We believe that the Town Meeting members of the Town of Falmouth should vote YES in support of the adoption of the Stretch Energy Code.
Falmouth faces the dual challenge of preparing our town to withstand the effects of climate disruption while ensuring livable housing for all, including those in affordable housing.
In light of these challenges, choosing to build our new homes as systems that must be resilient to heat and cold, use energy more efficiently, and enable occupants to afford their energy bills makes good, common sense.
The adoption of the stretch code will allow our town to satisfy a key criterion for becoming a Green Community eligible to receive grants and technical resources to enable our municipal and school buildings and operations to reduce fossil-fuel energy use and utility costs. That will save Falmouth taxpayer dollars that can then be devoted to vital services and personnel. Everybody in Falmouth would benefit.
Of the 351 cities and towns in Massachusetts, 273 have already adopted the Stretch Energy Code, including 10 of the 15 municipalities on Cape Cod, four on Martha’s Vineyard, and the Town of Nantucket.
A total of 240 Massachusetts cities and towns have already been designated as Green Communities, and are reducing their energy costs and strengthening their local economies with Green Communities resources. It’s time that Falmouth avails itself of those resources as well.
On Monday, September 23, The United Nations Science Advisory Group issued its most dire warnings regarding the state of our climate. The last five years were the hottest on record. The UN Secretary-General António Guterres is calling on all leaders to come forward with “concrete, realistic plans to enhance their nationally determined contributions by 2020, in line with reducing greenhouse gas emissions by 45 per cent over the next decade, and to net zero emissions by 2050.”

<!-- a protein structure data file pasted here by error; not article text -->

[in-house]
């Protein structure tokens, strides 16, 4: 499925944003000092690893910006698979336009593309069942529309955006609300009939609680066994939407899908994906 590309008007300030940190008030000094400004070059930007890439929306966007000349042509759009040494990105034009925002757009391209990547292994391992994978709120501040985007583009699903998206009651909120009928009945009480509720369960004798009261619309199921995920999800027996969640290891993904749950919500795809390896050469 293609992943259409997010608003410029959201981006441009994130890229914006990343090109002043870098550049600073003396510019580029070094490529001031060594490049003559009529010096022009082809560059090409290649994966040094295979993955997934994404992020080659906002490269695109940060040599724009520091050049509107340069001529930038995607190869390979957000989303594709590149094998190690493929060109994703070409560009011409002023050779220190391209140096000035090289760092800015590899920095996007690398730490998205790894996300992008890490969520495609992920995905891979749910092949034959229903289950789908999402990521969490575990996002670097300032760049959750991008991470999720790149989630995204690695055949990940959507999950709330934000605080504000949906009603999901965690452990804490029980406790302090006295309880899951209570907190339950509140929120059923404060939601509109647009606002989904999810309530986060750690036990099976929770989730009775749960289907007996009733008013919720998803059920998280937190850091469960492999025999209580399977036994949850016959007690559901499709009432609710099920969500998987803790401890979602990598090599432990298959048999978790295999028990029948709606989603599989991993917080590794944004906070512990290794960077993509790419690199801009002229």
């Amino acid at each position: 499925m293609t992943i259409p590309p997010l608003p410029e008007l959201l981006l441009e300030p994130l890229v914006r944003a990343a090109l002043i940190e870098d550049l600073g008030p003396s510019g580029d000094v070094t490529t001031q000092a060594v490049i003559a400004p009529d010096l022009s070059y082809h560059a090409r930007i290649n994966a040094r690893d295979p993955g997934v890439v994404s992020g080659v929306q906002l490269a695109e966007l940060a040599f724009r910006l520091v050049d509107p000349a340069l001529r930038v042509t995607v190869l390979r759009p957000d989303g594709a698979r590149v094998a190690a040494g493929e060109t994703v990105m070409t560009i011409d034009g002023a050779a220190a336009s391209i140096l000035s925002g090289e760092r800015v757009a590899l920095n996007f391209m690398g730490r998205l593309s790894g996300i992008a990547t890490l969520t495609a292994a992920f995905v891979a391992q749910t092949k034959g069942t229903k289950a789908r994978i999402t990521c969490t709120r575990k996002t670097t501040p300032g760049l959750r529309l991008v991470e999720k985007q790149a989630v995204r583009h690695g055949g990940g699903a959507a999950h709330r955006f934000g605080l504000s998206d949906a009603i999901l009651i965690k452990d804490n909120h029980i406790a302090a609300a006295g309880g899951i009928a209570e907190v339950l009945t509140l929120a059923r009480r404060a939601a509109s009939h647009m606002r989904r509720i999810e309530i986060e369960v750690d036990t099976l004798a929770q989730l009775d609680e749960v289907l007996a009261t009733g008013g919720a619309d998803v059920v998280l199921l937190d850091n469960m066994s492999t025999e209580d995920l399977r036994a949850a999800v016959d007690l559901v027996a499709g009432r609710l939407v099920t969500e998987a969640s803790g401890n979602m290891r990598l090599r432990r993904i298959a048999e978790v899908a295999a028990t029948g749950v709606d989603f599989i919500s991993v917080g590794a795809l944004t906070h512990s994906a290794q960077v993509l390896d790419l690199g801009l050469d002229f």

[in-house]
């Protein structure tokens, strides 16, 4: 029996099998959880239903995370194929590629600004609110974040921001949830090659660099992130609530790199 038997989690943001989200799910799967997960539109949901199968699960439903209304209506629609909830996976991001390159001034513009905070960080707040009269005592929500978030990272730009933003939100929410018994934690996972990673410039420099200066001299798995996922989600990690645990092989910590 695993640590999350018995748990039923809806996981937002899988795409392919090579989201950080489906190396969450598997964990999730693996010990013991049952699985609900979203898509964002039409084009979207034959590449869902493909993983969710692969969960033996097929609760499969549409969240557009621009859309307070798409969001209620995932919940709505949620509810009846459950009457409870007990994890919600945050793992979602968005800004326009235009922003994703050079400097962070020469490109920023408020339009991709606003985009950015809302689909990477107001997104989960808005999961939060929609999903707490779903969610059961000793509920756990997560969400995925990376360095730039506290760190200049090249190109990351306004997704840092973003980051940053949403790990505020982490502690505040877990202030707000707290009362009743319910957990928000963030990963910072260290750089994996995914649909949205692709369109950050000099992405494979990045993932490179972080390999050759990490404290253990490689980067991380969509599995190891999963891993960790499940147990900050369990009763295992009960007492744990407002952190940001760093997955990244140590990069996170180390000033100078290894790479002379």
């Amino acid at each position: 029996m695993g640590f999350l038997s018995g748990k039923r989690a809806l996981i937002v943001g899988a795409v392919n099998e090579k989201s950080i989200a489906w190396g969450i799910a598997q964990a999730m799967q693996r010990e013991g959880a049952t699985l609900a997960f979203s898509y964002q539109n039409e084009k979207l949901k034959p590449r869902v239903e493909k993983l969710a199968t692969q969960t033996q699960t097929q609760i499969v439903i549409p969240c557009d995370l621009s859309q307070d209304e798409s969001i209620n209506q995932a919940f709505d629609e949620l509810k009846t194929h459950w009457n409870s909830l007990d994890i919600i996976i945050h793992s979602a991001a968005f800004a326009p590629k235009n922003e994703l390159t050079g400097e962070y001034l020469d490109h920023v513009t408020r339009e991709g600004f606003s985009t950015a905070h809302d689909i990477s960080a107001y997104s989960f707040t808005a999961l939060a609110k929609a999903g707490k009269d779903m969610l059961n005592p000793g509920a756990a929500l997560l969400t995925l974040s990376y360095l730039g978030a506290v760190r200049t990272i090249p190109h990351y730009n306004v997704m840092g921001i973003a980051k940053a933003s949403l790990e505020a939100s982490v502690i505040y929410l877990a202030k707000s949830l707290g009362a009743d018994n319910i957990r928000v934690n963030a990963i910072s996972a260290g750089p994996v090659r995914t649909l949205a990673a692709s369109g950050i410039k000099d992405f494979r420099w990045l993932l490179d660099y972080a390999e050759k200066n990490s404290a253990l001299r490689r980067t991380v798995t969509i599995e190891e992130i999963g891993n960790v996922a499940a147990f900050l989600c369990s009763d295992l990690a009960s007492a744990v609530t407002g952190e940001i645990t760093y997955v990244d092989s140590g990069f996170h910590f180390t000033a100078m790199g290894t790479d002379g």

Students and adults are marching and calling on leaders to come forward with realistic plans that reflect the sense of urgency the climate crisis demands. If Falmouth wants to be a community where people want to live, especially where young adults want to live, and where they actually can live in the years to come, we need to take action against climate disruption now.
By adopting the stretch code, Falmouth Town Meeting members will be responding with action that makes both economic and environmental sense. Our new buildings will use less energy, cost less to operate, have healthier indoor air quality, and will release fewer greenhouse gasses, which are warming the Earth and driving climate disruption across the planet.
Adoption of the stretch code is consistent with Falmouth’s Local Comprehensive Plan, which says that “The municipality will provide leadership and set the example in carbon footprint reduction” and that “Public policy will promote energy conservation and efficiency technologies and practices” (page 32).
Adoption of the stretch code is consistent with Falmouth’s Climate Protection Action Plan, which says that “the municipal government can be a role model for the entire community” (page 10), and that “Both residential and commercial builders and remodelers should be encouraged to build efficient structures” (page 10).
A Yes on Article 18 is a vote for resilience, affordability, economic prosperity, and environmental sustainability.
Megan C. Amsler
Falmouth Energy Committee